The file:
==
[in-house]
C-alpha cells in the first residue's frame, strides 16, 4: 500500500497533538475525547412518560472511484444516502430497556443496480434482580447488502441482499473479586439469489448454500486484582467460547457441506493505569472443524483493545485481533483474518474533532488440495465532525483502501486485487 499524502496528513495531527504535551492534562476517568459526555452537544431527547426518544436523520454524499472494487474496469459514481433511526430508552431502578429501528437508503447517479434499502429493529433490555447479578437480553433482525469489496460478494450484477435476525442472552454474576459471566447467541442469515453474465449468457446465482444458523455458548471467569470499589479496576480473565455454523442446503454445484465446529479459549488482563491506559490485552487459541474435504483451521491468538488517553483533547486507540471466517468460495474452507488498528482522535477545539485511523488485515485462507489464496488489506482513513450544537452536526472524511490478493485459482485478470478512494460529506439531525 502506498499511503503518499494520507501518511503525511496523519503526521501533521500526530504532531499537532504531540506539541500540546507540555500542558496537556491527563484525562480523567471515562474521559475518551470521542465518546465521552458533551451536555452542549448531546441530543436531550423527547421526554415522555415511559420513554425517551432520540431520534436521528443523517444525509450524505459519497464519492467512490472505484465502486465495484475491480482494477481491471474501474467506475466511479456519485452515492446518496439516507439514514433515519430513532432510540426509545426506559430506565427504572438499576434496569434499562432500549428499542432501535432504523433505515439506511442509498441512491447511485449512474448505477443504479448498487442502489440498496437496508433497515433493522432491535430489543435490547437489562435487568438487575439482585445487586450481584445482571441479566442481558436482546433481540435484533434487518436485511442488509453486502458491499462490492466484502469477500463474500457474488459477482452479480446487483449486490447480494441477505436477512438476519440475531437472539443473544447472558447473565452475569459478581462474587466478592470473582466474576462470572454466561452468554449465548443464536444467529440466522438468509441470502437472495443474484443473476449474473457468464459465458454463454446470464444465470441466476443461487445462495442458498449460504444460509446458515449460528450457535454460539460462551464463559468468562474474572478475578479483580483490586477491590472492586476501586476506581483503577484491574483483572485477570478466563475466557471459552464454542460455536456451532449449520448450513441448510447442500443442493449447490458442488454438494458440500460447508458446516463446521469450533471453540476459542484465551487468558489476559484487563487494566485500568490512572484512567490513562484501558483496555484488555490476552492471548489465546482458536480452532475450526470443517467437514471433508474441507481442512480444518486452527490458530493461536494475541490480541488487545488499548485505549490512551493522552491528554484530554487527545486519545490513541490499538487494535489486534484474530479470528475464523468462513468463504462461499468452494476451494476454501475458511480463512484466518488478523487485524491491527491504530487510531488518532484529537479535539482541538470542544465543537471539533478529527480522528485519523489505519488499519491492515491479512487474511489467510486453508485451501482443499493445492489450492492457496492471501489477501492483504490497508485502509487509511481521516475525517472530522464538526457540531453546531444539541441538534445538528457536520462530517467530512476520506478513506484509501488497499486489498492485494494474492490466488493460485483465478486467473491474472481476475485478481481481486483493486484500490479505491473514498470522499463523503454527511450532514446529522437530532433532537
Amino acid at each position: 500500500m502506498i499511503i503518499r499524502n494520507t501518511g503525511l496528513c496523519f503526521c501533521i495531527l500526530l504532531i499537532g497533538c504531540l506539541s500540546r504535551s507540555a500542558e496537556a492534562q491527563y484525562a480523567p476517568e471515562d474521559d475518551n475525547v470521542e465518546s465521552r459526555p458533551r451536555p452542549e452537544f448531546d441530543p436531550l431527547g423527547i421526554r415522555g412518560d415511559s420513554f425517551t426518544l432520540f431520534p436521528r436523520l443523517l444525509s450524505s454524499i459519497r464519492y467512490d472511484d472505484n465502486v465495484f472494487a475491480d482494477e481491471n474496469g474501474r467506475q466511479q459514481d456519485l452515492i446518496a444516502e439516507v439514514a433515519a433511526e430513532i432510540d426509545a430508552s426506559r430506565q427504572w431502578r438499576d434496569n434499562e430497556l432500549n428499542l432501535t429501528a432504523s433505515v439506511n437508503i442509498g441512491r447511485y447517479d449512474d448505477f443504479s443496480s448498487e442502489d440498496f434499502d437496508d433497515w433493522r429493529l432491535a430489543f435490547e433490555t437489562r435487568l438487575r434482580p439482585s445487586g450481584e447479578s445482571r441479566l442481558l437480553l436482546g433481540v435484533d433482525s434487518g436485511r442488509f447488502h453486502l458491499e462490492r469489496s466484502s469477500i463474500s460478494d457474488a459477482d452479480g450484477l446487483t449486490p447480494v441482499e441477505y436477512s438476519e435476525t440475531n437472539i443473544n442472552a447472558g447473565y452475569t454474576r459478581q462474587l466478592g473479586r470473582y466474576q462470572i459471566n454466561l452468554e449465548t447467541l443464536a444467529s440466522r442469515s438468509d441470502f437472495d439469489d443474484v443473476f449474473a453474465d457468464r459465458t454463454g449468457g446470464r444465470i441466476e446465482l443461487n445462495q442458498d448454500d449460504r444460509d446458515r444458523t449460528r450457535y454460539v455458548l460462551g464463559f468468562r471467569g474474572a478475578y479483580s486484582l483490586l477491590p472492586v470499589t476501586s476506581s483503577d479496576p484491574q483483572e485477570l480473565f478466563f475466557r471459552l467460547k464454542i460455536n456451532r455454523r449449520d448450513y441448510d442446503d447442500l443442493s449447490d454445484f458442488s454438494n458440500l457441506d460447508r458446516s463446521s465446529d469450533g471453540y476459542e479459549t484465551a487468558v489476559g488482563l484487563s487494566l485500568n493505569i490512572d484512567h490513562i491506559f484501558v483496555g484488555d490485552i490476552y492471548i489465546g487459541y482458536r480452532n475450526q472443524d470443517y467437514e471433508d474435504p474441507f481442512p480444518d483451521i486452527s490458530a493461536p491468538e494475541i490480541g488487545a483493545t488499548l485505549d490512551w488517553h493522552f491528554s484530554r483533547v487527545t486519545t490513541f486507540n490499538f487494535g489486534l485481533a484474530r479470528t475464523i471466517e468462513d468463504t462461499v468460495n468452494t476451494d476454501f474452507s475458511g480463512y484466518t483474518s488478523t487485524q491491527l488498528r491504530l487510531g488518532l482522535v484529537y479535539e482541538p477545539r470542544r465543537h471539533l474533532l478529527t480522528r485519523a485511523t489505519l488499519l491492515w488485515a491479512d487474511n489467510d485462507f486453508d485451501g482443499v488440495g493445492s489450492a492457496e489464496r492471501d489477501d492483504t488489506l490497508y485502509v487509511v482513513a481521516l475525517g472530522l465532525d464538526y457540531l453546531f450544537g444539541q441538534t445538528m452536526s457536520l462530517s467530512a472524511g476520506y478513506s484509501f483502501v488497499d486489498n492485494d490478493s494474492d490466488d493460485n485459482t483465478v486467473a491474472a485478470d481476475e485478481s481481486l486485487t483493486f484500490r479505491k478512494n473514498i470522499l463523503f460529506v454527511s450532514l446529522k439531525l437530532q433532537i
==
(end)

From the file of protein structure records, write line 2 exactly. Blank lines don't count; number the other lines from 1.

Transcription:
C-alpha cells in the first residue's frame, strides 16, 4: 500500500497533538475525547412518560472511484444516502430497556443496480434482580447488502441482499473479586439469489448454500486484582467460547457441506493505569472443524483493545485481533483474518474533532488440495465532525483502501486485487 499524502496528513495531527504535551492534562476517568459526555452537544431527547426518544436523520454524499472494487474496469459514481433511526430508552431502578429501528437508503447517479434499502429493529433490555447479578437480553433482525469489496460478494450484477435476525442472552454474576459471566447467541442469515453474465449468457446465482444458523455458548471467569470499589479496576480473565455454523442446503454445484465446529479459549488482563491506559490485552487459541474435504483451521491468538488517553483533547486507540471466517468460495474452507488498528482522535477545539485511523488485515485462507489464496488489506482513513450544537452536526472524511490478493485459482485478470478512494460529506439531525 502506498499511503503518499494520507501518511503525511496523519503526521501533521500526530504532531499537532504531540506539541500540546507540555500542558496537556491527563484525562480523567471515562474521559475518551470521542465518546465521552458533551451536555452542549448531546441530543436531550423527547421526554415522555415511559420513554425517551432520540431520534436521528443523517444525509450524505459519497464519492467512490472505484465502486465495484475491480482494477481491471474501474467506475466511479456519485452515492446518496439516507439514514433515519430513532432510540426509545426506559430506565427504572438499576434496569434499562432500549428499542432501535432504523433505515439506511442509498441512491447511485449512474448505477443504479448498487442502489440498496437496508433497515433493522432491535430489543435490547437489562435487568438487575439482585445487586450481584445482571441479566442481558436482546433481540435484533434487518436485511442488509453486502458491499462490492466484502469477500463474500457474488459477482452479480446487483449486490447480494441477505436477512438476519440475531437472539443473544447472558447473565452475569459478581462474587466478592470473582466474576462470572454466561452468554449465548443464536444467529440466522438468509441470502437472495443474484443473476449474473457468464459465458454463454446470464444465470441466476443461487445462495442458498449460504444460509446458515449460528450457535454460539460462551464463559468468562474474572478475578479483580483490586477491590472492586476501586476506581483503577484491574483483572485477570478466563475466557471459552464454542460455536456451532449449520448450513441448510447442500443442493449447490458442488454438494458440500460447508458446516463446521469450533471453540476459542484465551487468558489476559484487563487494566485500568490512572484512567490513562484501558483496555484488555490476552492471548489465546482458536480452532475450526470443517467437514471433508474441507481442512480444518486452527490458530493461536494475541490480541488487545488499548485505549490512551493522552491528554484530554487527545486519545490513541490499538487494535489486534484474530479470528475464523468462513468463504462461499468452494476451494476454501475458511480463512484466518488478523487485524491491527491504530487510531488518532484529537479535539482541538470542544465543537471539533478529527480522528485519523489505519488499519491492515491479512487474511489467510486453508485451501482443499493445492489450492492457496492471501489477501492483504490497508485502509487509511481521516475525517472530522464538526457540531453546531444539541441538534445538528457536520462530517467530512476520506478513506484509501488497499486489498492485494494474492490466488493460485483465478486467473491474472481476475485478481481481486483493486484500490479505491473514498470522499463523503454527511450532514446529522437530532433532537